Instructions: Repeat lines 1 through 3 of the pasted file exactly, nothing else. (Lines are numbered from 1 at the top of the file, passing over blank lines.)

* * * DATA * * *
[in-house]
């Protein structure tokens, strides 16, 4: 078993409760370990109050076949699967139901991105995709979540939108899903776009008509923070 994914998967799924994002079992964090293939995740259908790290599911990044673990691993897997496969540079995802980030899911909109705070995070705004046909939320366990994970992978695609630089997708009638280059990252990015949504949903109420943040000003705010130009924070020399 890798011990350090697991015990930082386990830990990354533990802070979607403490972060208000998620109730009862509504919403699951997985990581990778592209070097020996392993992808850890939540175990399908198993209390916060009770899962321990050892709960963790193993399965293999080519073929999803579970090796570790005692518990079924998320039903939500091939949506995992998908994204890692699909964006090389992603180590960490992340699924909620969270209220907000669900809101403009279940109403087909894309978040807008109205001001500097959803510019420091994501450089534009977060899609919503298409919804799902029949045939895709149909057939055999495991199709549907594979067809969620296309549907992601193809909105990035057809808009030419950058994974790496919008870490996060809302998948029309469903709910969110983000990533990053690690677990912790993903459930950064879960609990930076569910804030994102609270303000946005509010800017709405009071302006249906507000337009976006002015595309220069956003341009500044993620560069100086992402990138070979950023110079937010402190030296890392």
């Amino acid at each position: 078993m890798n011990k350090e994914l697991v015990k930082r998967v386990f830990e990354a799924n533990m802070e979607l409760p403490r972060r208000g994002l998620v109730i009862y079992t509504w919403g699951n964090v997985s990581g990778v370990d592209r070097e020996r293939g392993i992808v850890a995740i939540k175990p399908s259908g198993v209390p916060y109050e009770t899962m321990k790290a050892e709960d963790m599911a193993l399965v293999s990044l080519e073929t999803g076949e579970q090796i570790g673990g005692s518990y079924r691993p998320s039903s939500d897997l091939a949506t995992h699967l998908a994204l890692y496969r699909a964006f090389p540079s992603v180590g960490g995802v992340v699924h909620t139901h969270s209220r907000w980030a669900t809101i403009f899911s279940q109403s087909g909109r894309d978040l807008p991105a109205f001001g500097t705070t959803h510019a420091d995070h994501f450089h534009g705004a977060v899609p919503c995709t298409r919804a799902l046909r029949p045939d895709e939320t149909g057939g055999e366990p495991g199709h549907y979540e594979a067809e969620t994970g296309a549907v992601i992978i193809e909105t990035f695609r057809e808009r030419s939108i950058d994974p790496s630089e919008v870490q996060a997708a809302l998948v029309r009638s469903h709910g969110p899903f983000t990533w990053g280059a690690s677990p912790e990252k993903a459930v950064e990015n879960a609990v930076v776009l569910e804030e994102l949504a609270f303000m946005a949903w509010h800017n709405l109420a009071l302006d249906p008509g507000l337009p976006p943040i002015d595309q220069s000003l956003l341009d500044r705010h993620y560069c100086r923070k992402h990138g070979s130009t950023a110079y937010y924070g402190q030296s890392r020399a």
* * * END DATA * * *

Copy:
[in-house]
């Protein structure tokens, strides 16, 4: 078993409760370990109050076949699967139901991105995709979540939108899903776009008509923070 994914998967799924994002079992964090293939995740259908790290599911990044673990691993897997496969540079995802980030899911909109705070995070705004046909939320366990994970992978695609630089997708009638280059990252990015949504949903109420943040000003705010130009924070020399 890798011990350090697991015990930082386990830990990354533990802070979607403490972060208000998620109730009862509504919403699951997985990581990778592209070097020996392993992808850890939540175990399908198993209390916060009770899962321990050892709960963790193993399965293999080519073929999803579970090796570790005692518990079924998320039903939500091939949506995992998908994204890692699909964006090389992603180590960490992340699924909620969270209220907000669900809101403009279940109403087909894309978040807008109205001001500097959803510019420091994501450089534009977060899609919503298409919804799902029949045939895709149909057939055999495991199709549907594979067809969620296309549907992601193809909105990035057809808009030419950058994974790496919008870490996060809302998948029309469903709910969110983000990533990053690690677990912790993903459930950064879960609990930076569910804030994102609270303000946005509010800017709405009071302006249906507000337009976006002015595309220069956003341009500044993620560069100086992402990138070979950023110079937010402190030296890392």
């Amino acid at each position: 078993m890798n011990k350090e994914l697991v015990k930082r998967v386990f830990e990354a799924n533990m802070e979607l409760p403490r972060r208000g994002l998620v109730i009862y079992t509504w919403g699951n964090v997985s990581g990778v370990d592209r070097e020996r293939g392993i992808v850890a995740i939540k175990p399908s259908g198993v209390p916060y109050e009770t899962m321990k790290a050892e709960d963790m599911a193993l399965v293999s990044l080519e073929t999803g076949e579970q090796i570790g673990g005692s518990y079924r691993p998320s039903s939500d897997l091939a949506t995992h699967l998908a994204l890692y496969r699909a964006f090389p540079s992603v180590g960490g995802v992340v699924h909620t139901h969270s209220r907000w980030a669900t809101i403009f899911s279940q109403s087909g909109r894309d978040l807008p991105a109205f001001g500097t705070t959803h510019a420091d995070h994501f450089h534009g705004a977060v899609p919503c995709t298409r919804a799902l046909r029949p045939d895709e939320t149909g057939g055999e366990p495991g199709h549907y979540e594979a067809e969620t994970g296309a549907v992601i992978i193809e909105t990035f695609r057809e808009r030419s939108i950058d994974p790496s630089e919008v870490q996060a997708a809302l998948v029309r009638s469903h709910g969110p899903f983000t990533w990053g280059a690690s677990p912790e990252k993903a459930v950064e990015n879960a609990v930076v776009l569910e804030e994102l949504a609270f303000m946005a949903w509010h800017n709405l109420a009071l302006d249906p008509g507000l337009p976006p943040i002015d595309q220069s000003l956003l341009d500044r705010h993620y560069c100086r923070k992402h990138g070979s130009t950023a110079y937010y924070g402190q030296s890392r020399a």